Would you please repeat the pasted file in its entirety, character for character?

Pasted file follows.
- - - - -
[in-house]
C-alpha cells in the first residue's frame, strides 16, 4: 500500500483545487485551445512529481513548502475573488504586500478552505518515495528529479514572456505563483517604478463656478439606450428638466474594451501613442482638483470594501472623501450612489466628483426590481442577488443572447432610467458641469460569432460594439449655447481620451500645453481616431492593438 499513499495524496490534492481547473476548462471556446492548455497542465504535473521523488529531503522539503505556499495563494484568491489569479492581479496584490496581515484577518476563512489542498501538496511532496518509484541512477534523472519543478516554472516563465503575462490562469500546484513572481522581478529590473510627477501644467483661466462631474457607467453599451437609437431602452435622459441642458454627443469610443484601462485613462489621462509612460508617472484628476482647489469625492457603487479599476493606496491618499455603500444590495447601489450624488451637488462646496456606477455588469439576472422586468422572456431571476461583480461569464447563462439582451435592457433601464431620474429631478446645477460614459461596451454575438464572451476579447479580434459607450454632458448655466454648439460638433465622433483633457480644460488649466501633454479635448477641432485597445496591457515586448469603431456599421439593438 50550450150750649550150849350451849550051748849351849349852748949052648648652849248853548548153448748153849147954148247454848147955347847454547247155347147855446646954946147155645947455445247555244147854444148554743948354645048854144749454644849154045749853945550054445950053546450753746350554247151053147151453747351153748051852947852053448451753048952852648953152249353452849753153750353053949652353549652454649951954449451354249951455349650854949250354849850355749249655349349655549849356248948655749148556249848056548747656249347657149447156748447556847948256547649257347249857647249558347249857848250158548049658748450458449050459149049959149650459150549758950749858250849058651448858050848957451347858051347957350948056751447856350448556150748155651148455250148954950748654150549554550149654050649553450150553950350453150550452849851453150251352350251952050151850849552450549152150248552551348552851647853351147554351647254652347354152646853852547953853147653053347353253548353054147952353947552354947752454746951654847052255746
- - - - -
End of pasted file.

[in-house]
C-alpha cells in the first residue's frame, strides 16, 4: 500500500483545487485551445512529481513548502475573488504586500478552505518515495528529479514572456505563483517604478463656478439606450428638466474594451501613442482638483470594501472623501450612489466628483426590481442577488443572447432610467458641469460569432460594439449655447481620451500645453481616431492593438 499513499495524496490534492481547473476548462471556446492548455497542465504535473521523488529531503522539503505556499495563494484568491489569479492581479496584490496581515484577518476563512489542498501538496511532496518509484541512477534523472519543478516554472516563465503575462490562469500546484513572481522581478529590473510627477501644467483661466462631474457607467453599451437609437431602452435622459441642458454627443469610443484601462485613462489621462509612460508617472484628476482647489469625492457603487479599476493606496491618499455603500444590495447601489450624488451637488462646496456606477455588469439576472422586468422572456431571476461583480461569464447563462439582451435592457433601464431620474429631478446645477460614459461596451454575438464572451476579447479580434459607450454632458448655466454648439460638433465622433483633457480644460488649466501633454479635448477641432485597445496591457515586448469603431456599421439593438 50550450150750649550150849350451849550051748849351849349852748949052648648652849248853548548153448748153849147954148247454848147955347847454547247155347147855446646954946147155645947455445247555244147854444148554743948354645048854144749454644849154045749853945550054445950053546450753746350554247151053147151453747351153748051852947852053448451753048952852648953152249353452849753153750353053949652353549652454649951954449451354249951455349650854949250354849850355749249655349349655549849356248948655749148556249848056548747656249347657149447156748447556847948256547649257347249857647249558347249857848250158548049658748450458449050459149049959149650459150549758950749858250849058651448858050848957451347858051347957350948056751447856350448556150748155651148455250148954950748654150549554550149654050649553450150553950350453150550452849851453150251352350251952050151850849552450549152150248552551348552851647853351147554351647254652347354152646853852547953853147653053347353253548353054147952353947552354947752454746951654847052255746